"This terrific documentary based on the Pulitzer Prize-winning book presents an incredibly incisive and insightful story based one on bold premise:
All wars and world economy since WWI has been driven by the need to control access to oil".
Comment by J. Pudwill
The Prize: The Epic Quest for Oil, Money, and Power is Daniel Yergin's 800-page history of the global oil industry from the 1850s through 1990. The Prize benefited from extraordinary timing: published in October 1990, two months after the invasion of Kuwait ordered by Saddam Hussein and three months before the U.S.-led coalition unleashed the Gulf War to oust Iraqi troops from that country, the book's theme of the historical centrality of what its subtitle calls "the epic quest for oil, money, and power" was in tune with the zeitgeist; the book became a number-one bestseller in the United States and won a Pulitzer Prize. The Prize has been called the "definitive" history of the oil industry, even a "bible"; some critics, though, consider the book too sympathetic to the perspective of the oil industry, of which the author is, in a way, a part. The Prize was the basis for a six hour documentary television series titled "The Prize - The Epic Quest for Oil, Money, & Power", narrated by Donald Sutherland. The series is frequently used as a source material in Middle Eastern studies classes and is said to have been seen by 20 million people in the United States.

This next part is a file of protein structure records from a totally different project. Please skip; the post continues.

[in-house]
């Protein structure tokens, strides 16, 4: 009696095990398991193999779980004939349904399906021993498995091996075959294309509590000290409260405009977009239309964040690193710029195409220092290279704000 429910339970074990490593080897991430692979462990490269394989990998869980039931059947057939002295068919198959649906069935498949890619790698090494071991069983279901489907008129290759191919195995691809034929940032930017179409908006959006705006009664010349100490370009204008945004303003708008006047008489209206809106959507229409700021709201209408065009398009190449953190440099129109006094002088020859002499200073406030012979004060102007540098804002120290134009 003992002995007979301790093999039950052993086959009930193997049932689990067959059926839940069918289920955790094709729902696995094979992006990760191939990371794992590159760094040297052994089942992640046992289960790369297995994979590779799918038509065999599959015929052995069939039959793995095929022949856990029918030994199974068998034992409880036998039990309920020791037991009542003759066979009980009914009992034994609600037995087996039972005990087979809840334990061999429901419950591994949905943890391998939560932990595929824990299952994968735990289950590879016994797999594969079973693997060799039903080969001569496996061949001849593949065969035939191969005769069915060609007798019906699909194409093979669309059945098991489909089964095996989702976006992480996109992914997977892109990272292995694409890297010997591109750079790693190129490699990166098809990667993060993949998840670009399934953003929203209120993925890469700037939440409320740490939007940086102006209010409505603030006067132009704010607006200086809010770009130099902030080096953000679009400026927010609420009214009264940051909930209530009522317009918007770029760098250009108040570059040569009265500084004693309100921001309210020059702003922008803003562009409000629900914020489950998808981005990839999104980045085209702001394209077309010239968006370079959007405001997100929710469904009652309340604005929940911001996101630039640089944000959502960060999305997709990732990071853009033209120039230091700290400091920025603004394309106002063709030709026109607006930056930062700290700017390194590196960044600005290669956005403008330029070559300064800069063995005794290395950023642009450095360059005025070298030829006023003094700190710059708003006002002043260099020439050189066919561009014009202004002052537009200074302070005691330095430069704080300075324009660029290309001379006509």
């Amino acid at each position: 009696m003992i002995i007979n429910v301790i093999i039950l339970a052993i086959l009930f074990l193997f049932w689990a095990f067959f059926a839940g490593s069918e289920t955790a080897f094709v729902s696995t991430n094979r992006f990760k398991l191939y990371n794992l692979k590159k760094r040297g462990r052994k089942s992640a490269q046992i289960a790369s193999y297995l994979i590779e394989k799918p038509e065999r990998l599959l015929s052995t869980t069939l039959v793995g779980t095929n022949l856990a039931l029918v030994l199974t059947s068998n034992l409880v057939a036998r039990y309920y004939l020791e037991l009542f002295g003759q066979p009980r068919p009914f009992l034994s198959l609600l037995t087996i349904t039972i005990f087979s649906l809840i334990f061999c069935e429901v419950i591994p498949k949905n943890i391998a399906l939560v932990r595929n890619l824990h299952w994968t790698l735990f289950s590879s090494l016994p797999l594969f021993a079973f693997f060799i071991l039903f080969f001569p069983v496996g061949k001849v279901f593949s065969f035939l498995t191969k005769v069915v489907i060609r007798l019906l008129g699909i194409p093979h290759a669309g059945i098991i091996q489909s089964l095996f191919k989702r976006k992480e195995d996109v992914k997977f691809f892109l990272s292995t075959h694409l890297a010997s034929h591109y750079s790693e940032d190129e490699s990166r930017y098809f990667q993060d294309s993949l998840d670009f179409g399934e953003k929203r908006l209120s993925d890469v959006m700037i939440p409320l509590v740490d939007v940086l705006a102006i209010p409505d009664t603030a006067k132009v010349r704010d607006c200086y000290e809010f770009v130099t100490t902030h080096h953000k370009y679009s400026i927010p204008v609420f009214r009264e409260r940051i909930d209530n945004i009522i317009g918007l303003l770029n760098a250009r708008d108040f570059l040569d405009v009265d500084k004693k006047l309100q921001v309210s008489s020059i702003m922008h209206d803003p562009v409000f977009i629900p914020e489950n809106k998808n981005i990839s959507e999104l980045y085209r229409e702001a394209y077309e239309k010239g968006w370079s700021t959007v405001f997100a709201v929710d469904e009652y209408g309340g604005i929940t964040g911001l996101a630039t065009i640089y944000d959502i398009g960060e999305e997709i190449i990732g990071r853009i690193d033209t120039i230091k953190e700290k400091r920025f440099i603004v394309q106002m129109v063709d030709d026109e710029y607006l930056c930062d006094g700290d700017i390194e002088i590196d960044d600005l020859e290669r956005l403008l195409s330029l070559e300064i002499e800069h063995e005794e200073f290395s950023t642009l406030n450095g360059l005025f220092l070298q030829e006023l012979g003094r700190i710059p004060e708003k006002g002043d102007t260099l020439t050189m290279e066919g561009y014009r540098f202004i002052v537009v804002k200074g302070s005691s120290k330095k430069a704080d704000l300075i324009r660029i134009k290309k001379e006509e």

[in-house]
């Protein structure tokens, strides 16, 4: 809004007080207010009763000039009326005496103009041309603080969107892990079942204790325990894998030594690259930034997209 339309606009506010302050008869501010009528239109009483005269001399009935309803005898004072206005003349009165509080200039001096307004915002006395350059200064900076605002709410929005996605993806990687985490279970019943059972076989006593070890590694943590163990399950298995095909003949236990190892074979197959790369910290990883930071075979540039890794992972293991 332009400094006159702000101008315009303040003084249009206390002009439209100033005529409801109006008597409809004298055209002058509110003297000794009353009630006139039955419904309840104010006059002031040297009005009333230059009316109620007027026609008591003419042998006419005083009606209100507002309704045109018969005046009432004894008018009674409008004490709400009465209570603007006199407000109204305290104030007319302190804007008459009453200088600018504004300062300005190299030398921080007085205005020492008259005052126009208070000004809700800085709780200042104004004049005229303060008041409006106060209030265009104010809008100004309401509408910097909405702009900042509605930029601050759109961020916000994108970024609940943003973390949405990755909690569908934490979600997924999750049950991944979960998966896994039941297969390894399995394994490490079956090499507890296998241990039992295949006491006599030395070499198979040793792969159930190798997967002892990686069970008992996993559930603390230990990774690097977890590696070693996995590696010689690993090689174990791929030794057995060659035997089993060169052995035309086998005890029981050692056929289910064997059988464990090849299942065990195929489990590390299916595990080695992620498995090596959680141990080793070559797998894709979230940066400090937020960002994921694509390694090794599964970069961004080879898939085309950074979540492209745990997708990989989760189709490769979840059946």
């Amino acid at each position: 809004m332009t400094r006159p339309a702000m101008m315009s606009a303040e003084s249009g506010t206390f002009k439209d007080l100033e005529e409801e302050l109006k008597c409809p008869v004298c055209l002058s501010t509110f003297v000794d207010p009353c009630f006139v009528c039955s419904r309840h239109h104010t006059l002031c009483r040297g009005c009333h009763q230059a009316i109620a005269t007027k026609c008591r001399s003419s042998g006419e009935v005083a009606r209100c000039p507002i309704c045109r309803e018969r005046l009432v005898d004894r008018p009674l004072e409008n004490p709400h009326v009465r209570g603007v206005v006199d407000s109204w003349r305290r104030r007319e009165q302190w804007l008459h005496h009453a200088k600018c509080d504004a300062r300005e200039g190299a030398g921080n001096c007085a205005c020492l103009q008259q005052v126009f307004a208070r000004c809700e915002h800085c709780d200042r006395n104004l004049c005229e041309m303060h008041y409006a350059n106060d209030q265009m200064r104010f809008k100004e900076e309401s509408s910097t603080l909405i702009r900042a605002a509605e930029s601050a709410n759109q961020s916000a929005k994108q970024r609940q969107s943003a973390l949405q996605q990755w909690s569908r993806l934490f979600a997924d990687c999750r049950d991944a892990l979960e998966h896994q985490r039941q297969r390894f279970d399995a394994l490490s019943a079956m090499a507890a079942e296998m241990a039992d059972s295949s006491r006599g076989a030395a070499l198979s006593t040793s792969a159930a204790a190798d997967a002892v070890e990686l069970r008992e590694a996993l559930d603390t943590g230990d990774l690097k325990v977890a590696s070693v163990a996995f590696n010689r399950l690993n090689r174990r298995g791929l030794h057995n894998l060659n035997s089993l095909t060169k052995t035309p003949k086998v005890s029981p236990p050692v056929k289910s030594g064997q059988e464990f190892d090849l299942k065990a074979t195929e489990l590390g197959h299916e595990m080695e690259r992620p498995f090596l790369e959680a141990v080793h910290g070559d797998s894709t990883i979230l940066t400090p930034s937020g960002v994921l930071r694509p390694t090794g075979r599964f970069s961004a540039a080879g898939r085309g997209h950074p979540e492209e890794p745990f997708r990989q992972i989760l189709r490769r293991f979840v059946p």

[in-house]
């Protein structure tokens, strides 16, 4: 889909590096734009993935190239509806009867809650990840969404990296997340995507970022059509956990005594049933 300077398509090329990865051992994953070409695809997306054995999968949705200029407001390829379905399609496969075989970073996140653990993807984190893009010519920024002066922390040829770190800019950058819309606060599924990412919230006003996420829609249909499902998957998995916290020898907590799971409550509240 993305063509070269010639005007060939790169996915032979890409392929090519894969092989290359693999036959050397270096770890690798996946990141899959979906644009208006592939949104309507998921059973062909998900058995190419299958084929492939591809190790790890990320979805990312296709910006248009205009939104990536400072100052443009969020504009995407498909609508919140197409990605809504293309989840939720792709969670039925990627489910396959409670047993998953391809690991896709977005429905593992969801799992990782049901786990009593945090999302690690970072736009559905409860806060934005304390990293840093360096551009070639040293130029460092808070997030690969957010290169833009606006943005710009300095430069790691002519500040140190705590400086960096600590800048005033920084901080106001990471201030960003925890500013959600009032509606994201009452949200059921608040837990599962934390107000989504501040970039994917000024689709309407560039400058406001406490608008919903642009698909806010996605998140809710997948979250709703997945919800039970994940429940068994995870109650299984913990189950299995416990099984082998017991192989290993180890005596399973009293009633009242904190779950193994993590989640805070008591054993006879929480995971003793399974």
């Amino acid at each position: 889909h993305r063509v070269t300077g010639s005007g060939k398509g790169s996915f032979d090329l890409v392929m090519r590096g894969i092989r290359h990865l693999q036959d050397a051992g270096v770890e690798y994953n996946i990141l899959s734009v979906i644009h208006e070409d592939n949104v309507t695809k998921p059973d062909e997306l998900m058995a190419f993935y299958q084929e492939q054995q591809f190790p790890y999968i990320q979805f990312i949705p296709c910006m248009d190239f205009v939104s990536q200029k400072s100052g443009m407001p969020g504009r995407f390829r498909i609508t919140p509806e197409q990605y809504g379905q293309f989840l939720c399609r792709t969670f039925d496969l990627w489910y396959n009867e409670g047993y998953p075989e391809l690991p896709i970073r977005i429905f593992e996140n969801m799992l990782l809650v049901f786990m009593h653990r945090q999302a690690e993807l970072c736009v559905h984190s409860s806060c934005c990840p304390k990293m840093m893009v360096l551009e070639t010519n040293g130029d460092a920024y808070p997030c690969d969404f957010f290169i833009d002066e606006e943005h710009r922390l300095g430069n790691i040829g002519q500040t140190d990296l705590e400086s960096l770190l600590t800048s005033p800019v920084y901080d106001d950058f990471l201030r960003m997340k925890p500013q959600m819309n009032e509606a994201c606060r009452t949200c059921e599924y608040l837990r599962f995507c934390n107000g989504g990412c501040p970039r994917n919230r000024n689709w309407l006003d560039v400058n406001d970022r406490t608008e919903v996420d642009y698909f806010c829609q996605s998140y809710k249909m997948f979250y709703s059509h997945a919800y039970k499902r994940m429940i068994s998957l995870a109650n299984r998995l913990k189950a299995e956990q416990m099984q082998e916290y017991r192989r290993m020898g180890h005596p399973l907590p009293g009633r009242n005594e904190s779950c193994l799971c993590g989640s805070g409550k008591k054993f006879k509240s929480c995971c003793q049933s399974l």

In 1992 The Prize won the Pulitzer Prize for General Non-Fiction and has been translated into fourteen languages. Now out of print in hardcover, The Prize was published in a paperback edition (ISBN 0-671-79932-0) that was released at the end of 1992, and is currently in print. The Prize is often cited as essential background reading for students of the history of petroleum. Prof. Joseph R. Rudolph Jr. said in Library Journal, for example, that The Prize, "written by one of the foremost U.S. authorities on energy, . . . is a major work in the field, replete with enough insight to satisfy the scholar and sufficient concern with the drama and colorful personalities in the history of oil to capture the interest of the general public.Though lengthy, the book never drags in developing its themes: the relationship of oil to the rise of modern capitalism; the intertwining relations between oil, politics, and international power; and the relationship between oil and society in what Yergin calls today's age of 'Hydrocarbon Man'."